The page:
Management

Congressmen raise concerns over employee retaliation at State Department

Secretary of State Mike Pompeo announced Aug. 16 that he was promoting Director of Policy Planning Brian Hook to become the special representative for Iran and lead an Iran Action Group to coordinate the State Department’s relations with the country.

But some members of Congress took issue with the promotion, noting in an Aug. 22 letter to the secretary that internal agency documents indicated that Hook had politically retaliated against career State Department employees.

Reps. Elijah Cummings, D-Md., and Eliot Engel, D-N.Y., wrote that Hook had engaged in “significant acts of political retaliation” that left the congressmen concerned with the new appointment.

According to the letter, internal documents showed that career State employee Sahar Nowrouzzadeh requested help from Hook after being targeted by conservative news outlets. The documents then showed that Hook questioned Nowrouzzadeh’s loyalty to President Donald Trump, and her assignment to the Policy Planning Office was cut short by three months.

In another instance, according to the letter, Hook and National Security Council official Derek Harvey drafted a list that characterized career State employees in terms such as “leaker,” “troublemaker” and “turncoat.”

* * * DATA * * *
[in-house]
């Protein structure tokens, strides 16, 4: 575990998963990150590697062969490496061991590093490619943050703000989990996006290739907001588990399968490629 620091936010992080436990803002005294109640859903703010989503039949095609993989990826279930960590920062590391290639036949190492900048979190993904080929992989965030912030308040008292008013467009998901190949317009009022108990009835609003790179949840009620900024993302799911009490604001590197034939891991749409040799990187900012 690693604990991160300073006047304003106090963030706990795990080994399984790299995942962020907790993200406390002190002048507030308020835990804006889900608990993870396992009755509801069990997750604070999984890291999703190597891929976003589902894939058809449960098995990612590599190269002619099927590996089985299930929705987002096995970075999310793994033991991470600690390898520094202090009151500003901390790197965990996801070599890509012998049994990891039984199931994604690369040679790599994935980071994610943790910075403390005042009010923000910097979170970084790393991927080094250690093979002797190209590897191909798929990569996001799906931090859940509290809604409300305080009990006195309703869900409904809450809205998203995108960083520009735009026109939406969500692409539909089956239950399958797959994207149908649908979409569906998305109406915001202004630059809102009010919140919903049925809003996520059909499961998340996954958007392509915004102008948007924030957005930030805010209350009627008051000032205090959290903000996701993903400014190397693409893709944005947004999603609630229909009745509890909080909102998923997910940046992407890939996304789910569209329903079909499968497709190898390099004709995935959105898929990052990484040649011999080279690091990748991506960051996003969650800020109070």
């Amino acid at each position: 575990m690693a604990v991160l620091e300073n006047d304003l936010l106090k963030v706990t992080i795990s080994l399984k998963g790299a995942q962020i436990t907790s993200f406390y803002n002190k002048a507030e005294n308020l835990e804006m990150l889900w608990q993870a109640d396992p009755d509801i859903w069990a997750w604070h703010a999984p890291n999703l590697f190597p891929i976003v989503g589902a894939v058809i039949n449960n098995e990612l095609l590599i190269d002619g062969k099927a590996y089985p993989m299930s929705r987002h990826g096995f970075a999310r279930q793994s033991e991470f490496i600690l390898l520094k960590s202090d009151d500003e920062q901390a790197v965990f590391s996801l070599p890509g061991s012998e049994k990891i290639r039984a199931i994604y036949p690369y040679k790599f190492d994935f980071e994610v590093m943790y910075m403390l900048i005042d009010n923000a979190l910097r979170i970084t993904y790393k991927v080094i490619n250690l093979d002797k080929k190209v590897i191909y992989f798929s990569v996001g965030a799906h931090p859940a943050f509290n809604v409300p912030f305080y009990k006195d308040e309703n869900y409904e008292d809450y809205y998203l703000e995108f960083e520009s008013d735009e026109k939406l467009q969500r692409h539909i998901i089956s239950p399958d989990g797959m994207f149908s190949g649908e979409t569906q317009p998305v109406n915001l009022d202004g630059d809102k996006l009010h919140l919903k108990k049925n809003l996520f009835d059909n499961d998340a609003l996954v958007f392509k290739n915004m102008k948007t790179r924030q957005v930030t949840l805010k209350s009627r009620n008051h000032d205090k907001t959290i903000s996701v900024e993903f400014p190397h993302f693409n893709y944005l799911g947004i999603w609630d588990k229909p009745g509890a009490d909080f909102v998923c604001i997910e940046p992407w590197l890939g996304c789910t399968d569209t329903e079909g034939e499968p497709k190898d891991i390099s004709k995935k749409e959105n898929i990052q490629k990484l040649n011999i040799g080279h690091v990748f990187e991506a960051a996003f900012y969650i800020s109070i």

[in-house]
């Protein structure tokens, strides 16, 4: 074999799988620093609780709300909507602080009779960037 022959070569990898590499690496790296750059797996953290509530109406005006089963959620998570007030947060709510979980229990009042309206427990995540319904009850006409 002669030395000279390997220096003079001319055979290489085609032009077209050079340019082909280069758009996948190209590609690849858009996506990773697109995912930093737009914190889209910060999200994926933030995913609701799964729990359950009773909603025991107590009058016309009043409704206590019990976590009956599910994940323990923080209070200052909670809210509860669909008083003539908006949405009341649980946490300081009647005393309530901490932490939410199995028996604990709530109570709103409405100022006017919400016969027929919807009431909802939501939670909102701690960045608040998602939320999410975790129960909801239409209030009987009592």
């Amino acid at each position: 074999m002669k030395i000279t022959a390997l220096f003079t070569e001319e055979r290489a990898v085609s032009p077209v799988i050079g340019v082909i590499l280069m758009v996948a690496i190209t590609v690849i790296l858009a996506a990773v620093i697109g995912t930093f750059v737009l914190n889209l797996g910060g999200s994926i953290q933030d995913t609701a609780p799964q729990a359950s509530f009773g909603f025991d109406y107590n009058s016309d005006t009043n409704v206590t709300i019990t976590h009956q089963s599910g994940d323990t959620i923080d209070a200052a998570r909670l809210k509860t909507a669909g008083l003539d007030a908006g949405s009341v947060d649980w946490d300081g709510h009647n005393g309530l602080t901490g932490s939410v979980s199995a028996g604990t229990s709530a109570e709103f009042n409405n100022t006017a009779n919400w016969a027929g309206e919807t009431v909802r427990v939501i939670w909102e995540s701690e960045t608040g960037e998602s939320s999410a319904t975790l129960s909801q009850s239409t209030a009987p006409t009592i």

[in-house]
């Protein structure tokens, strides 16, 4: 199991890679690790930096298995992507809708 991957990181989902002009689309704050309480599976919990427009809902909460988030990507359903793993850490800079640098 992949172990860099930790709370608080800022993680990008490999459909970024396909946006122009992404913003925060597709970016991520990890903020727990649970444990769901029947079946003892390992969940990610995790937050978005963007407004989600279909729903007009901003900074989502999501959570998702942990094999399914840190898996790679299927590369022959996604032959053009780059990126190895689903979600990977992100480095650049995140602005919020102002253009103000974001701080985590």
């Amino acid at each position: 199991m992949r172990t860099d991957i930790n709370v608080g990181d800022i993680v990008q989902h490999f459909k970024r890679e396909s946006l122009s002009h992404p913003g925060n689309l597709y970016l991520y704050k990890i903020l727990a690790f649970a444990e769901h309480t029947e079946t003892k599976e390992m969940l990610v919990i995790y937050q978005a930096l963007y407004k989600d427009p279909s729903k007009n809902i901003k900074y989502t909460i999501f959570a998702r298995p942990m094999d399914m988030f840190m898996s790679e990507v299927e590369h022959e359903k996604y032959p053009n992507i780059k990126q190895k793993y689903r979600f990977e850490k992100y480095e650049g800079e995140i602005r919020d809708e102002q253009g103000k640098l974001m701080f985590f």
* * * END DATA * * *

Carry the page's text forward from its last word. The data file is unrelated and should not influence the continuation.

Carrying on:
The congressmen had previously written to the State Department in March 2018 expressing concerns over Hooks but received no documents or interview availability from State officials.

According to the letter, subsequent requests for information about other individuals accused of retaliation against career employees received no response.

“Given your decision to promote Mr. Hook and to disregard requests from Congress about his abuses, we request an immediate briefing about the measures the State Department has taken to investigate and stop retaliation against career State Department officials, as well as measures the State Department has taken in response to Mr. Hook’s reported role in engaging in prohibited personnel practices,” the congressmen wrote in the August letter.

At a May 2018 hearing before the House Foreign Affairs Committee, Pompeo testified that he did not believe officials who target career government employees should be working at the State Department.

But at the announcement of the Iran Action Group, Pompeo said that “Brian’s diplomatic expertise and broad experience with Iran policy makes him an outstanding choice to lead the State Department’s Iran Action Group.”

According to a State Department spokesperson, the agency is currently trying to make sure that they do not get in the way of two investigations into the matter:

“Following the initial Congressional inquiries, this matter was referred to two independent entities for review: the State Department Office of the Inspector General and the U.S. Office of the Special Counsel. The Department will fully cooperate with these investigations. While we have received inquiries from members of Congress pressing us to take steps that could politicize the independent investigations that are underway, we have consistently informed Congress that we cannot take any steps that might impede investigators’ work.”

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